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Hongkongers, spooked by Beijing’s new national security law, are scrubbing their digital footprints

Sam Wong remembers exactly when he deleted his Facebook account.

An hour before the clock struck midnight on July 1, Hong Kong officially adopted a new national security law imposed by Beijing.

Like many others living in the city, Wong only learned about the full details of the sweeping legislation after it was signed into law.

By the time it came into force, he decided that the moment had come for him to quit the social media platform.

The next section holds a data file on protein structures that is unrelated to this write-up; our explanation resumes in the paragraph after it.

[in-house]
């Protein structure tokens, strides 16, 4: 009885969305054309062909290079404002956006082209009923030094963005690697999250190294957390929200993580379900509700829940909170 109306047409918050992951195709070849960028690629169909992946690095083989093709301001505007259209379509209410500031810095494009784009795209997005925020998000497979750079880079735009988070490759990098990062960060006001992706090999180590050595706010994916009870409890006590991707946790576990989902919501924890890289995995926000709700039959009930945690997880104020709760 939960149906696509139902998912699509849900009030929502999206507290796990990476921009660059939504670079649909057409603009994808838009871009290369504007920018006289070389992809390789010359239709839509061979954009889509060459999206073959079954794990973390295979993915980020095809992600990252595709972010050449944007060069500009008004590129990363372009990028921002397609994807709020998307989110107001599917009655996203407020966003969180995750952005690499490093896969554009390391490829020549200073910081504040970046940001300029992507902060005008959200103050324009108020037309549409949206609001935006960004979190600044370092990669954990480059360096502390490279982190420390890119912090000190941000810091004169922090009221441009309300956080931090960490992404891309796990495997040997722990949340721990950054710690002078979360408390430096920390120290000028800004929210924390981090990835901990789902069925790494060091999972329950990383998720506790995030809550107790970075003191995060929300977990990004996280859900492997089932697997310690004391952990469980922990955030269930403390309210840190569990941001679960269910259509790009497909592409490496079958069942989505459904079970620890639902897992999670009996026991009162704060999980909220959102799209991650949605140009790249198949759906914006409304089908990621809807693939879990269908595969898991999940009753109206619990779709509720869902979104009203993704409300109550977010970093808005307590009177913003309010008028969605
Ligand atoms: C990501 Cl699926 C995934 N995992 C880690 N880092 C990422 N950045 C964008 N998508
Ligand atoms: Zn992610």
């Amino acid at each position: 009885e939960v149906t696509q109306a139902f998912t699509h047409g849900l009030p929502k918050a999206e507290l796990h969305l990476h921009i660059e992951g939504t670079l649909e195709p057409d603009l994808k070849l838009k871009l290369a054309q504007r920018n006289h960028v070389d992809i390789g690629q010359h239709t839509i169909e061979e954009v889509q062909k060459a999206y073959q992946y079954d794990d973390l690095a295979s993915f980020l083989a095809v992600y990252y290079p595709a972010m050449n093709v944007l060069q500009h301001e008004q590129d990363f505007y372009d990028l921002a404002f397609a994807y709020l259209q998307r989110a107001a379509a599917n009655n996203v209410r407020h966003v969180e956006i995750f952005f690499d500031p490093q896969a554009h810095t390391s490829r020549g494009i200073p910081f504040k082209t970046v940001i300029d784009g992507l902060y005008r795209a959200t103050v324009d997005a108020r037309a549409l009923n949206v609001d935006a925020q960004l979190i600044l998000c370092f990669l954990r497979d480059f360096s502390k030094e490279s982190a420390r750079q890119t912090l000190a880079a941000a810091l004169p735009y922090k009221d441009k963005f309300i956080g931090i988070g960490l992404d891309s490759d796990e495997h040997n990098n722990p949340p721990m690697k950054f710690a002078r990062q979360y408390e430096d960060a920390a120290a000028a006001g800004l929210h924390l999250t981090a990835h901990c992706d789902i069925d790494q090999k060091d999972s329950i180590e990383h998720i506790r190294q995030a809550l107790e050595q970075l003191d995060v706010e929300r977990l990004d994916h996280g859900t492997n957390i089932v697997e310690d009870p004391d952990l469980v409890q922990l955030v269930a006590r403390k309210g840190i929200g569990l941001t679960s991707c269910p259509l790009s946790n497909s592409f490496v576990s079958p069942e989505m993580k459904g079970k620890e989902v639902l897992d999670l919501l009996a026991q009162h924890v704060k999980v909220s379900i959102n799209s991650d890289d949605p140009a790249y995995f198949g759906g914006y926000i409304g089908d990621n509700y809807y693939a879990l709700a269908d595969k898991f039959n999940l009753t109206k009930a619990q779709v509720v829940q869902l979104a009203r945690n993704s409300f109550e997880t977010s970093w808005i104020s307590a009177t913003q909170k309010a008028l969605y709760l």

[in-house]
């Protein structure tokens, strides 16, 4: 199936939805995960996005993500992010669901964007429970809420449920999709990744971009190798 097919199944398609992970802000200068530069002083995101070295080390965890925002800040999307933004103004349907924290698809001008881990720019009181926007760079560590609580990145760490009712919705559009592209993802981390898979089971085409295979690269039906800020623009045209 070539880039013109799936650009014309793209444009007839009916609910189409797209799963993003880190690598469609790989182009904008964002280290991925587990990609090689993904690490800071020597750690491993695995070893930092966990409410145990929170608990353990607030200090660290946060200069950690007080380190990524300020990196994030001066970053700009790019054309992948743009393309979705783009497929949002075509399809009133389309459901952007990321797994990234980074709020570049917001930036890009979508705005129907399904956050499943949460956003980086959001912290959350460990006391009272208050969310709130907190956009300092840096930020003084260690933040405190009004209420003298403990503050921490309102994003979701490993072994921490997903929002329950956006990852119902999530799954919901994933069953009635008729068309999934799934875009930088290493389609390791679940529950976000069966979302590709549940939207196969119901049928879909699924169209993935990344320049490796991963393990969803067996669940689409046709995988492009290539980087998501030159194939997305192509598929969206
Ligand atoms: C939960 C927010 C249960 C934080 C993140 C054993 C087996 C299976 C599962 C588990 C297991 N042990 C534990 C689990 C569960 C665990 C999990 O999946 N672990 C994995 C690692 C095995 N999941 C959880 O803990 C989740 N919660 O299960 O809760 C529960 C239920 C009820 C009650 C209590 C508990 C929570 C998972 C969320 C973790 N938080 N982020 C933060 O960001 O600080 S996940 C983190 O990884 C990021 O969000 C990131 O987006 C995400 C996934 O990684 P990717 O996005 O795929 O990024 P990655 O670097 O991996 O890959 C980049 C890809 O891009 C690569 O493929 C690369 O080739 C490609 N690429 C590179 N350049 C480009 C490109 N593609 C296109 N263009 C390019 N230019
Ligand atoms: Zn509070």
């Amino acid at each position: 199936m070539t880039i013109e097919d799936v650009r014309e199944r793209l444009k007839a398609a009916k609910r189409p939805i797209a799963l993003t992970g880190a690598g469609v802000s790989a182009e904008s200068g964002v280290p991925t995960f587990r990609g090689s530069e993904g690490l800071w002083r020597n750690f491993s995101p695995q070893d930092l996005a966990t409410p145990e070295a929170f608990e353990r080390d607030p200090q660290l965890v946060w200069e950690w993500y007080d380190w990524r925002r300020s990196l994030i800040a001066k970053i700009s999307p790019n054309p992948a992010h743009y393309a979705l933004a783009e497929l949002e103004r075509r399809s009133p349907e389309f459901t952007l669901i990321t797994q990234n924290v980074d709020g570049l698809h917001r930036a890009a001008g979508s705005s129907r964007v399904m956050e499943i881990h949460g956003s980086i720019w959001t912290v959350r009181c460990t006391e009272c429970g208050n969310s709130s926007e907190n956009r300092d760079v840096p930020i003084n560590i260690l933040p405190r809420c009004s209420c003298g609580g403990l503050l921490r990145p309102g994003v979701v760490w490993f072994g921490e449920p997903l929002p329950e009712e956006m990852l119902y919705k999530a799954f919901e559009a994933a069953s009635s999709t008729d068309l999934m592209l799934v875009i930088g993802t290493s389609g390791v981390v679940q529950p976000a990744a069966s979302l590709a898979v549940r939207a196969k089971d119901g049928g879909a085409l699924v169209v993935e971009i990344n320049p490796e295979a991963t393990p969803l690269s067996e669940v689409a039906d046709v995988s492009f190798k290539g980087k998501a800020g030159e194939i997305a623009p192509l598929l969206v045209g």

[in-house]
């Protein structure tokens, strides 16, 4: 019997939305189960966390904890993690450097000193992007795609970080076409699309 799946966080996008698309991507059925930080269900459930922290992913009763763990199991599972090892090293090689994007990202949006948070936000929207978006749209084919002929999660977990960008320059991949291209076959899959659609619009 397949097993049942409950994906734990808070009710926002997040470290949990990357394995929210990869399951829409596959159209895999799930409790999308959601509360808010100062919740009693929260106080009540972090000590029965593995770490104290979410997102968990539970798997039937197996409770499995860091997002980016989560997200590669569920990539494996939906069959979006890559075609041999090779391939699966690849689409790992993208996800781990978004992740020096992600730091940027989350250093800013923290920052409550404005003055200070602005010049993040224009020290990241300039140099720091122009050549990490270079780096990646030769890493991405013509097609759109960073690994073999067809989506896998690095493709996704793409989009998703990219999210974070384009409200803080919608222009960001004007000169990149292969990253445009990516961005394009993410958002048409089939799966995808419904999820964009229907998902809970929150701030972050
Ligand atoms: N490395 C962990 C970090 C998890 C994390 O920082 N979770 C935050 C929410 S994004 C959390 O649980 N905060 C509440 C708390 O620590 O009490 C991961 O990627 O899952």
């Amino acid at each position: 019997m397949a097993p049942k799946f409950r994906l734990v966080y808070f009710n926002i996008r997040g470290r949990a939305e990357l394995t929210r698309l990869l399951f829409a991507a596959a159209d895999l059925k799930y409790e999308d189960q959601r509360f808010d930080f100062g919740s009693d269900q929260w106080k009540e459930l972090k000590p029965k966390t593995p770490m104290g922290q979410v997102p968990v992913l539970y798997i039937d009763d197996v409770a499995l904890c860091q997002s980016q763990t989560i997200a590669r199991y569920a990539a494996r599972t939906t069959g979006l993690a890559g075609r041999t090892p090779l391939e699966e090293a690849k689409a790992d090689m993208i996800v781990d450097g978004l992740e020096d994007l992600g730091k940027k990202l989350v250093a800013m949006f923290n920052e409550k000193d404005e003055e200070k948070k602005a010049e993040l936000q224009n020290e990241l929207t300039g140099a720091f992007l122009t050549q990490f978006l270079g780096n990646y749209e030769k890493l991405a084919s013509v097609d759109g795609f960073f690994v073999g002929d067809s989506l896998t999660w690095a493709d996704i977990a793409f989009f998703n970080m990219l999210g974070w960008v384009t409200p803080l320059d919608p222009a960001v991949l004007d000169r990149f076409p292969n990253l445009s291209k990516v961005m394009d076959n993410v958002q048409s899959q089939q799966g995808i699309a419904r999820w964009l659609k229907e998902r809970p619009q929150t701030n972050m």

The social service manager in his early 30s, who spoke under a pseudonym for fear of jeopardising his job, joins other Hongkongers who are scrambling to protect their online privacy in the face of the new legislation.

Under the law, offences of secession, subversion, terrorism and collusion with foreign forces carry maximum penalties of life imprisonment.

Furthermore, the rules authorise the police to search electronic devices believed to contain criminal evidence, and require social media platforms and internet service providers to assist law enforcement without a warrant, according to industry experts.

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